Dog’s Movie House: What To Watch – 8/16/19!
First let’s get started with “The Kitchen” a dramatization of a true life mob story that took place in New York in 1978. Melissa McCarthy heads a trio of housewives (including Tiffany Haddish and Elizabeth Moss) whose mobster husbands get sent away for five years in prison for. . .well. . . being stupid criminals. The acting mob boss (Myk Watford) doesn’t take care of them despite promises to the contrary, leading the trio of ladies to take matters into their own hands. They’re so successful they draw not only the ire of the area mob bosses, but their own men when they get out of jail.
It’s great to watch McCarthy and Haddish flex their dramatic muscles and Moss is really good as a former victim turned empowered superwoman. The rest of the cast does good work, but the script is a little too cliché-ridden to elevate the material to classic status. Still, first time director Andrea Berloff shows natural command of the camera and has made an entertaining tale for folks who want their summer fare a little less, uh, spandexy, heh. 3 1/2 Out Of 5 On Kendog’s Barkometer!
Next we have a neat little horror anthology film called “Scary Stories To Tell In The Dark.” Based on a popular book series, the film is set in 1968 in the midwestern town of Mill Valley. A group of teens looking for a thrill on Halloween enter the condemned (and supposedly haunted) Bellows House, where the young, disfigured daughter supposedly hanged herself but not before composing a book of scary stories. Stella (Zoe Margaret Colletti) actually finds the book and takes it from the house.
Turns out the book starts writing new stories (in ink that looks suspiciously like blood) involving her and her friends. Now she has to find a way to appease the spirit haunting them before everyone dies.
Director Andre Ovredal keeps things moving at a quick pace and with the help of co-writer/producer Guillermo Del Toro the movie maintains a very fun, very creepy vibe. The performances are quite good and the creature design is off the hook. The five stories are interwoven seamlessly into the main story and there is a set up for future films in the series should this one do well. I predict “Scary Stories” will be a Halloween tradition for years to come. 4 Out Of 5 On Kendog’s Barkometer!
Next we have the first of this week’s new releases. It’s called “Good Boys” and it’s a raunchy comedy that will have you holding your sides in laughter provided you’re not easily offended. “Good Boys” tells the tale of three sixth graders (Jacob Tremblay, Keith L. Williams, and Brady Noon) who are just getting interested enough in girls that they want to go to a “kissing party” held by one of the cool kids in school (Izaac Wang). Using a drone, they spy on the next door neighbor but get caught, losing the drone in the process. The trio then go on a complicated series of misadventures to get the drone back in time to go to the party. Hilarity ensues.
This movie is filthy in all the right ways. Profanity reigns and the three kids get in way over their heads very quickly, but still remain likable no matter how crazy the situation gets. Tremblay, an Oscar nominated actor before becoming a teenager, is the glue that holds the film together, but the MVP is Williams as compulsive truth-teller Lucas. His line delivery along with that high-pitched scream of his had me nearly rolling in the aisle on several occasions. Amidst the humor, “Good Boys” manages to sneak in a few meaningful messages about growing up, dealing with divorce, and the ever-changing nature of friendships. It’s a really good movie, folks, but make sure you don’t take your kids! 4 1/2 Out Of 5 On Kendog’s Barkometer!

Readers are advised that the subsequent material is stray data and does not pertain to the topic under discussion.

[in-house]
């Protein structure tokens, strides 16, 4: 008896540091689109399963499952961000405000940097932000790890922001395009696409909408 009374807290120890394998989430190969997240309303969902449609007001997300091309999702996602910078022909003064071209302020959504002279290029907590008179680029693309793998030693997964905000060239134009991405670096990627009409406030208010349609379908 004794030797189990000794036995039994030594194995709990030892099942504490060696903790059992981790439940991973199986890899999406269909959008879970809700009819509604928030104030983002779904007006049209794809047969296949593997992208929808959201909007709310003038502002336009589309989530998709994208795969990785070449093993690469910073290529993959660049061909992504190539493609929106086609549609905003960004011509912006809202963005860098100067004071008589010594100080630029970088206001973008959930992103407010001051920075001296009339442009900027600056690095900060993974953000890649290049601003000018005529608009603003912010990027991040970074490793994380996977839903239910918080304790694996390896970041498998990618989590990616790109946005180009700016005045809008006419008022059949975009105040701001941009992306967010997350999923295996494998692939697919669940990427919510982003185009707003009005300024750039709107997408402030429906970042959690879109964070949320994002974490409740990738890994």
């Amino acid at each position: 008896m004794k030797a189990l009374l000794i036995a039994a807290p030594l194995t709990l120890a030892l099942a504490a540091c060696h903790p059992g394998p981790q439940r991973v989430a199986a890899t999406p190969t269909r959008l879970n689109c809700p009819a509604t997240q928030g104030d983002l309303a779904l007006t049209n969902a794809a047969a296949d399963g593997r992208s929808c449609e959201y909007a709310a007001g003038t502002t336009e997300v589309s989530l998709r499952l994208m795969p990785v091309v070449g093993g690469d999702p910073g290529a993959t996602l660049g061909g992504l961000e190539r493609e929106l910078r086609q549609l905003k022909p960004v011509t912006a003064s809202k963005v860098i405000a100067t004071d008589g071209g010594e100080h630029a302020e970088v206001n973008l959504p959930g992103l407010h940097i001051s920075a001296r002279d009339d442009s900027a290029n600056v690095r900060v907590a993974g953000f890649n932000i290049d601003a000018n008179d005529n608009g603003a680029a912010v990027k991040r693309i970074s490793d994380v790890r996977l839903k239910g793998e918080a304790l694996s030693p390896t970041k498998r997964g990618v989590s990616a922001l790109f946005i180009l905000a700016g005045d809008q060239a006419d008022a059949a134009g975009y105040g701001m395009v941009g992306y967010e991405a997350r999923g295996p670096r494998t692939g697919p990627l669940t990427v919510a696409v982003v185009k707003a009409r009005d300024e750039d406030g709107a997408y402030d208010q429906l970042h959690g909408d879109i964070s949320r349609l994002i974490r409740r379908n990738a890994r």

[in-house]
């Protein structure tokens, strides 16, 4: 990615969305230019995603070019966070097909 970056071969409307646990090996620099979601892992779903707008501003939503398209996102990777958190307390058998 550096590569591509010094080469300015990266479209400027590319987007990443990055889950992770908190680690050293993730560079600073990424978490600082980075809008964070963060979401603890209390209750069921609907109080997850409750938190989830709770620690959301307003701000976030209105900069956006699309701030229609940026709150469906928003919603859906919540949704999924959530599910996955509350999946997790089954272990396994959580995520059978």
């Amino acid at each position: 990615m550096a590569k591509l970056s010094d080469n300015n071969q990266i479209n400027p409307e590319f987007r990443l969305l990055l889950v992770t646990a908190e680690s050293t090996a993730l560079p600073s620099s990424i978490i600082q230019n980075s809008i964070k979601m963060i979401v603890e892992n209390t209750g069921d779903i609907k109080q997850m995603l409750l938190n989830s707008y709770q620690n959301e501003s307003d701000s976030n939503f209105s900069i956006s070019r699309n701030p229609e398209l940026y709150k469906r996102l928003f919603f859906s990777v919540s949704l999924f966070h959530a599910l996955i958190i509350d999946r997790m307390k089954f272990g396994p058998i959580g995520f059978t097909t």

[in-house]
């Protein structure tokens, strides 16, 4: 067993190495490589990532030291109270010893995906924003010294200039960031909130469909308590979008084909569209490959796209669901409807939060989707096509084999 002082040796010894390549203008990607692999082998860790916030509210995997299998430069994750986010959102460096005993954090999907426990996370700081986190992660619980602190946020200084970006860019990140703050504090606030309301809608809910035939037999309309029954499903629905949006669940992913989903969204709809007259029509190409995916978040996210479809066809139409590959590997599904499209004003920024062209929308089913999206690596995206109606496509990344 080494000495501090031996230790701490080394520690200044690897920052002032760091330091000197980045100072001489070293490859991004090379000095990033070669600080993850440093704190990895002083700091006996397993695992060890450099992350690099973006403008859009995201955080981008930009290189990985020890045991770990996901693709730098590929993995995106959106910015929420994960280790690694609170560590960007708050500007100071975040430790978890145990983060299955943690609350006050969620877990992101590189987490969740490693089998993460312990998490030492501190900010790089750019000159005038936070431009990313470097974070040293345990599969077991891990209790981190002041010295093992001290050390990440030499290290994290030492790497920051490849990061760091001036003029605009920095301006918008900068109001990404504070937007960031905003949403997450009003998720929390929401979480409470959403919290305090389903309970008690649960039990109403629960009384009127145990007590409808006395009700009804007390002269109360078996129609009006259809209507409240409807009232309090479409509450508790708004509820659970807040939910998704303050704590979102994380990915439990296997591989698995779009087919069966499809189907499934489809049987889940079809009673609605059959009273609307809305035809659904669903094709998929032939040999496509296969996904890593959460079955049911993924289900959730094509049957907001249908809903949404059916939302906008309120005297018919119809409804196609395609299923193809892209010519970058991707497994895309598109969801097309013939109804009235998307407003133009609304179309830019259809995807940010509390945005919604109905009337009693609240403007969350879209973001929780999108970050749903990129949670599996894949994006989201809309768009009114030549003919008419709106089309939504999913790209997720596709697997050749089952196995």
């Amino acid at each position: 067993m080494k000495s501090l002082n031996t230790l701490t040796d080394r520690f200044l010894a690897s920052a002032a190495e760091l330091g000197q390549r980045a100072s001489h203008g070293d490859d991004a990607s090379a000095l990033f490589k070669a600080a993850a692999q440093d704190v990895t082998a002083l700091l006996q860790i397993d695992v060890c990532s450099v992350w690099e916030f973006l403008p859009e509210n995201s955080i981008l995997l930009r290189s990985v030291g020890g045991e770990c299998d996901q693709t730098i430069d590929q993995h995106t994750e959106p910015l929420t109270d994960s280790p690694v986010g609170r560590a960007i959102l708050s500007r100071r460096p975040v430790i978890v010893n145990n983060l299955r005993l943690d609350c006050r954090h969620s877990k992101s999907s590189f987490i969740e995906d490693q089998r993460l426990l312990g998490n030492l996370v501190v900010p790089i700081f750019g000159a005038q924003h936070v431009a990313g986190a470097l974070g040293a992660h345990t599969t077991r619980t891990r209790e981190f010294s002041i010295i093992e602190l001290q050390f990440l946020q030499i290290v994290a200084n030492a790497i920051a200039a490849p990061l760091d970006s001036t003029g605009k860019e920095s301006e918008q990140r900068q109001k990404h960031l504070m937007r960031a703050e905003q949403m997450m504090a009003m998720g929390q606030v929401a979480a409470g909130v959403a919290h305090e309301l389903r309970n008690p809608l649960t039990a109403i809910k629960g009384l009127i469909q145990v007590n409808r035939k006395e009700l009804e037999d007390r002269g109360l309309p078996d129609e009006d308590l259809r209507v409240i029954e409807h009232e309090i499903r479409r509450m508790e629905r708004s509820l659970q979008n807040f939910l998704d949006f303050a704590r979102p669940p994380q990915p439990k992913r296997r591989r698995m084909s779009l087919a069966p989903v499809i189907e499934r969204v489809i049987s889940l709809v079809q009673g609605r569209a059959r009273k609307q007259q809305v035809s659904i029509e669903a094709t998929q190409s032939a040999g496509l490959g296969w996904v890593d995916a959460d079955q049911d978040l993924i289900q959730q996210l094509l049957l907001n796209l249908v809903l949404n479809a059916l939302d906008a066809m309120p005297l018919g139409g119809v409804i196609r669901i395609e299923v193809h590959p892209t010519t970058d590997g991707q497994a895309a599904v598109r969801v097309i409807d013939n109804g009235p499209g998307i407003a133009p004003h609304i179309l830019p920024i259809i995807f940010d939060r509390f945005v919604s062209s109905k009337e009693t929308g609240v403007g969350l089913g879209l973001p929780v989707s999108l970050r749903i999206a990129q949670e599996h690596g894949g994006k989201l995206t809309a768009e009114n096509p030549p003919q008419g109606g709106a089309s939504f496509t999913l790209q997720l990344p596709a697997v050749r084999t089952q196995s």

Finally we have one of the biggest surprises of the year in “The Peanut Butter Falcon.” Written and directed by the duo of Tyler Nilson and Michael Schwartz, this is the tale of Zak, a young man with Downs Syndrome who, after being abandoned by his family, is living in a nursing home in Georgia. Harboring dreams of becoming a professional wrestler, he escapes with the help of roommate Carl (the great Bruce Dern) and starts making his way toward the home of his idol, the Salt Water Redneck (Thomas Haden Church). Along the way he runs into Tyler (Shia LaBeouf) a young man on the run after the death of his brother has caused him to engage in some foolhardy behavior, making Tyler the target of some pissed off fisherman. The two form an unlikely bond as they venture away from trouble and toward Zak’s dream of competing in the squared circle. They are joined in this road trip by Eleanor (Dakota Johnson) the nurse charged with bringing Zak back to the home. Eleanor is convinced that seeing Zak achieve his dream is the healthiest course of action for her young charge.
While this film has its dark moments, “The Peanut Butter Falcon” may be one of the most uplifting movies you see all year. The main reason is for Zack Gottsagen’s performance as Zak. Gottsagen has Downs Syndrome yet his performance is one for the ages. Zak is independent, upbeat, and very let’s anything get him down. Cynics might call him naïve, but there are more than a few scenes in which Zak knows exactly how other people see him. Most of the time he doesn’t let it get to him.
The other reason is a masterful performance by LeBeouf as the wounded Tyler. At first skeptical and gruff with Zak, Tyler soon learns that his traveling companion is a person with many hidden treasures and that Zak’s optimism is contagious. Shia may have had his issues off-camera, but the guy is a terrific actor. Johnson is very sweet as the compassionate nurse who comes to see things Zak and Tyler’s way. Wrestling fans will recognize cameo roles by Jake “The Snake” Roberts and Mick Foley toward the end of the film. With heart, humor and soul, “The Peanut Butter Falcon” is one of the best movies of the year! 5 Out Of 5 On Kendog’s Barkometer! So Sayeth The Kendog!